Listening Comprehension

For a bit more of a personal touch, I asked a few questions about les santons to my friend Maud. Below, you will see the questions, and you can listen to her answers. Please note that question 4 has 2 recordings. After listening to her answers, feel free to do the listening comprehension questions that you can download below. If you would like to read along while Maud is speaking, you can download a pdf of the transcript here.


1. What can you tell me about santons? Do you know its origins?

2. How long has your family been collecting them? How many do you have? Where do you buy them?

3. How does your family display your santons?

4. Do you have a favorite santon in your collection?



Now that you’ve heard the responses, see how well you understood. Download the listening comprehension check here!


All about Christmas – Must Know Japanese Vocabulary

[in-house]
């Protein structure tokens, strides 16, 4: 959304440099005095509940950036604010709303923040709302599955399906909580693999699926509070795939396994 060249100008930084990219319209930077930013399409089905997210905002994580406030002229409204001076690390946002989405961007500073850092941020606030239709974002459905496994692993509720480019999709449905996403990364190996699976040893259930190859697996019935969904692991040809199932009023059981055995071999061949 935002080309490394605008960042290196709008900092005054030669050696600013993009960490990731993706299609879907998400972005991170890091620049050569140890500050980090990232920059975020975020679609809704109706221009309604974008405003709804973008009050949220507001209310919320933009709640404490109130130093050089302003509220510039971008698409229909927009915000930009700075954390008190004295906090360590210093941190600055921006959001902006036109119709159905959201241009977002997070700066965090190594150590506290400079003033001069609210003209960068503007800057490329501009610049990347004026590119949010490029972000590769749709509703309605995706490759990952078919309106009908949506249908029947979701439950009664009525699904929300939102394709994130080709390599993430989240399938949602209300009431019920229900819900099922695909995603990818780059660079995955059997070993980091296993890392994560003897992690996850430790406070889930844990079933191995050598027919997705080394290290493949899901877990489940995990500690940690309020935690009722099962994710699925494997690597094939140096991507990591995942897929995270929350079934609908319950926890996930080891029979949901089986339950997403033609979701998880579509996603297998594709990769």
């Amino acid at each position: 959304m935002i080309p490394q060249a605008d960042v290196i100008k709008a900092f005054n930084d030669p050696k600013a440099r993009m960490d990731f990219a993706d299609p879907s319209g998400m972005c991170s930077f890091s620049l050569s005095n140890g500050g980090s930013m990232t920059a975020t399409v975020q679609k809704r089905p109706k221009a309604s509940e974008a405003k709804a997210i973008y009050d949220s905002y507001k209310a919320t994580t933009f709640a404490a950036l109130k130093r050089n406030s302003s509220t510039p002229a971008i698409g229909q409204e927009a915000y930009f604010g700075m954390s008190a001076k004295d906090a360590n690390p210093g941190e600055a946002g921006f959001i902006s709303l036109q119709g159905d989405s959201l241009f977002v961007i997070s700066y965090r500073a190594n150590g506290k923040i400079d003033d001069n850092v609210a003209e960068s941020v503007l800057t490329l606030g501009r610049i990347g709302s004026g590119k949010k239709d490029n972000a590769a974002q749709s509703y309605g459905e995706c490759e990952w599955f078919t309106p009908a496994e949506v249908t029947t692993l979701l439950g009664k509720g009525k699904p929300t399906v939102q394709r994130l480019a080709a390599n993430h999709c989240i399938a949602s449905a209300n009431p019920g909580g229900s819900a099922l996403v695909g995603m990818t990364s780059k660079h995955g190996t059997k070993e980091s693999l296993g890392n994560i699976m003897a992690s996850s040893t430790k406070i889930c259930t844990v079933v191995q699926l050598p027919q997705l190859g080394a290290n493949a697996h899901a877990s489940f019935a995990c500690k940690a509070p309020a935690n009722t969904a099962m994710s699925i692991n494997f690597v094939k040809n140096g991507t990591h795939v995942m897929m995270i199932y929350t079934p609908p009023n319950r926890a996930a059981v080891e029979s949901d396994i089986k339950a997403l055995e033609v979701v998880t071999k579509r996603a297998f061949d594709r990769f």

Hi everyone,

Christmas is already coming up next week. Are you ready for Christmas? This might be the busiest time of the year for some of you, getting your presents ready for everyone, shipping them out to friends & family, also perhaps, getting your house ready to welcome some guests?  I know I am pretty busy around this time of the year, and heavy traffic does not help at all outside. I guess everyone is going through the same thing at the same time!

In today’s blog, I would like to introduce you to Must Know Japanese Vocabulary related to Christmas. Read on!


Photo from kevin dooley